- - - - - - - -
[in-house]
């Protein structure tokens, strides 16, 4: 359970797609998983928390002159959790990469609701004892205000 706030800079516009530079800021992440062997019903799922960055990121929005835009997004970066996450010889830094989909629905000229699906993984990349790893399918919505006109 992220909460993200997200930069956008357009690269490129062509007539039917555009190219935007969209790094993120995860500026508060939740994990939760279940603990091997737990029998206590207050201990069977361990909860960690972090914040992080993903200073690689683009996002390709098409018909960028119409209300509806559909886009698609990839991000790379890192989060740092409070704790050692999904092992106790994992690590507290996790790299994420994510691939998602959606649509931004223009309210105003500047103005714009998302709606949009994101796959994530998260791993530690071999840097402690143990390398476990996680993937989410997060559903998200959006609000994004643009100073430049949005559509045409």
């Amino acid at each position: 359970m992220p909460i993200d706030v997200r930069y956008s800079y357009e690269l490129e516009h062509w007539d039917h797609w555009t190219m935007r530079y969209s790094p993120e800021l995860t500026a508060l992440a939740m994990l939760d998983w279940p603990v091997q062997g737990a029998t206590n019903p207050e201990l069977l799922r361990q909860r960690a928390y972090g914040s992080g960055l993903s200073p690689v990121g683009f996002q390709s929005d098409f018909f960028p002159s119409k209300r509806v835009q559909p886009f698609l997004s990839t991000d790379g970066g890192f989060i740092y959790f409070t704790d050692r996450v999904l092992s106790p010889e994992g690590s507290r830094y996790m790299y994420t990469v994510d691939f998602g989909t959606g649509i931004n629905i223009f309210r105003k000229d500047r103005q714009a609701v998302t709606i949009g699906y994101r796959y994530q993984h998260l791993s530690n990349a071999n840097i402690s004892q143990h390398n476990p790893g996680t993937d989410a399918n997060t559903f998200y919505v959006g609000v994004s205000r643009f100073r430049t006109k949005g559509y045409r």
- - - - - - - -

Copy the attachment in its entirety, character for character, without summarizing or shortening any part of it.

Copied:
[in-house]
């Protein structure tokens, strides 16, 4: 359970797609998983928390002159959790990469609701004892205000 706030800079516009530079800021992440062997019903799922960055990121929005835009997004970066996450010889830094989909629905000229699906993984990349790893399918919505006109 992220909460993200997200930069956008357009690269490129062509007539039917555009190219935007969209790094993120995860500026508060939740994990939760279940603990091997737990029998206590207050201990069977361990909860960690972090914040992080993903200073690689683009996002390709098409018909960028119409209300509806559909886009698609990839991000790379890192989060740092409070704790050692999904092992106790994992690590507290996790790299994420994510691939998602959606649509931004223009309210105003500047103005714009998302709606949009994101796959994530998260791993530690071999840097402690143990390398476990996680993937989410997060559903998200959006609000994004643009100073430049949005559509045409």
């Amino acid at each position: 359970m992220p909460i993200d706030v997200r930069y956008s800079y357009e690269l490129e516009h062509w007539d039917h797609w555009t190219m935007r530079y969209s790094p993120e800021l995860t500026a508060l992440a939740m994990l939760d998983w279940p603990v091997q062997g737990a029998t206590n019903p207050e201990l069977l799922r361990q909860r960690a928390y972090g914040s992080g960055l993903s200073p690689v990121g683009f996002q390709s929005d098409f018909f960028p002159s119409k209300r509806v835009q559909p886009f698609l997004s990839t991000d790379g970066g890192f989060i740092y959790f409070t704790d050692r996450v999904l092992s106790p010889e994992g690590s507290r830094y996790m790299y994420t990469v994510d691939f998602g989909t959606g649509i931004n629905i223009f309210r105003k000229d500047r103005q714009a609701v998302t709606i949009g699906y994101r796959y994530q993984h998260l791993s530690n990349a071999n840097i402690s004892q143990h390398n476990p790893g996680t993937d989410a399918n997060t559903f998200y919505v959006g609000v994004s205000r643009f100073r430049t006109k949005g559509y045409r």